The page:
Extra police will be patrolling roads across New York State. Some in concealed vehicles.

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"The tragic consequences of impaired and reckless driving can be avoided if we all make safety our top priority behind the wheel," Hochul said. "I join with law enforcement to remind all drivers to obey posted speed limits, move over for emergency and maintenance vehicles, and never drive impaired. By acting responsibly, we can help prevent the senseless tragedies on our roads."

"During this campaign, State Troopers and our law enforcement partners will be highly visible and looking for motorists driving in an unsafe manner. As always, we will have zero tolerance for those who endanger others by driving recklessly," Superintendent Kevin P. Bruen said.

"Speeding and impaired driving are reckless behaviors that are 100 percent avoidable and put everyone sharing the road in danger. I also thank our partners in law enforcement for their commitment in ensuring safety on our roadways," Mark J.F. Schroeder, Commissioner of the Department of Motor Vehicles and Chair of the Governor's Traffic Safety Committee (GTSC) said,

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On Thursday, Gov. Kathy Hochul announced that the New York State Police will team up with local law enforcement on special traffic enforcement efforts for the upcoming Columbus Day weekend, cracking down on speeding and impaired motorists.

The Columbus Day campaign began on Thursday and run through Tuesday, Oct. 12.

Troopers expect increased traffic volumes due to the holiday weekend and fall tourism, which pose additional risks on roadways.

"The tragic consequences of impaired and reckless driving can be avoided if we all make safety our top priority behind the wheel," Hochul said. "I join with law enforcement to remind all drivers to obey posted speed limits, move over for emergency and maintenance vehicles, and never drive impaired. By acting responsibly, we can help prevent the senseless tragedies on our roads."

Motorists who are traveling this weekend can expect to encounter sobriety checkpoints and additional DWI patrols.

Law enforcement will also be looking for motorists who are using their phones and other electronic devices while behind the wheel.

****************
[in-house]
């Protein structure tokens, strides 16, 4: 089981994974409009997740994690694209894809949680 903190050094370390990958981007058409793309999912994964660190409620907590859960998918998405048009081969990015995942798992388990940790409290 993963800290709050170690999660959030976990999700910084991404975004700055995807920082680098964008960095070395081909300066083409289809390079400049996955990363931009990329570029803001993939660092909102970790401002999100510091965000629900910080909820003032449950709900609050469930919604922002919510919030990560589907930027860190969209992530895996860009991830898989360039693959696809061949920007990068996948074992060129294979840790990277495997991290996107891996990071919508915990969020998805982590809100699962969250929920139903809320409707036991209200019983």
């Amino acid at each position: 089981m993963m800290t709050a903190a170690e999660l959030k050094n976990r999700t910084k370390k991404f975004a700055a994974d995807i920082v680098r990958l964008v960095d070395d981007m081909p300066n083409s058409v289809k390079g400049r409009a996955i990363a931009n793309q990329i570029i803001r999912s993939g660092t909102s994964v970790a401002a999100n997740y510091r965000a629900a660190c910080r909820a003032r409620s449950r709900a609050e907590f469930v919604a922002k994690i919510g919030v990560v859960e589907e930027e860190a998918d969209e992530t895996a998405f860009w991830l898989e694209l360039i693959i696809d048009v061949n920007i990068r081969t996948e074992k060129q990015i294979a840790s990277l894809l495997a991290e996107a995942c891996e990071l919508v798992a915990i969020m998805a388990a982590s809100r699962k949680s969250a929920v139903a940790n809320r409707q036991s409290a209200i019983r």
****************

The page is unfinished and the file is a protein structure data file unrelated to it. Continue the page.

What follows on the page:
Drivers should also remember to "move over" for stopped emergency and hazard vehicles stopped on the side of the road.

Troopers will be using both marked State Police vehicles and Concealed Identity Traffic Enforcement (CITE) vehicles as part of this crackdown to more easily identify motorists who are violating the law. CITE vehicles allow the Trooper to better observe driving violations. These vehicles blend in with everyday traffic but are unmistakable as emergency vehicles once the emergency lighting is activated.

"During this campaign, State Troopers and our law enforcement partners will be highly visible and looking for motorists driving in an unsafe manner. As always, we will have zero tolerance for those who endanger others by driving recklessly," Superintendent Kevin P. Bruen said.

During last year's Columbus Day enforcement period, State Police and local law enforcement issued 44,016 total tickets, including 11,618 for speeding and 941 for impaired driving.

The State Police are reminding all motorists to be safe, don't drink and drive, stay off your mobile phones while driving, obey speed limits, and buckle up all occupants. The main goal of this initiative is to deter unsafe driving behaviors and raise awareness of the importance of traffic safety.

"Speeding and impaired driving are reckless behaviors that are 100 percent avoidable and put everyone sharing the road in danger. I also thank our partners in law enforcement for their commitment in ensuring safety on our roadways," Mark J.F. Schroeder, Commissioner of the Department of Motor Vehicles and Chair of the Governor's Traffic Safety Committee (GTSC) said,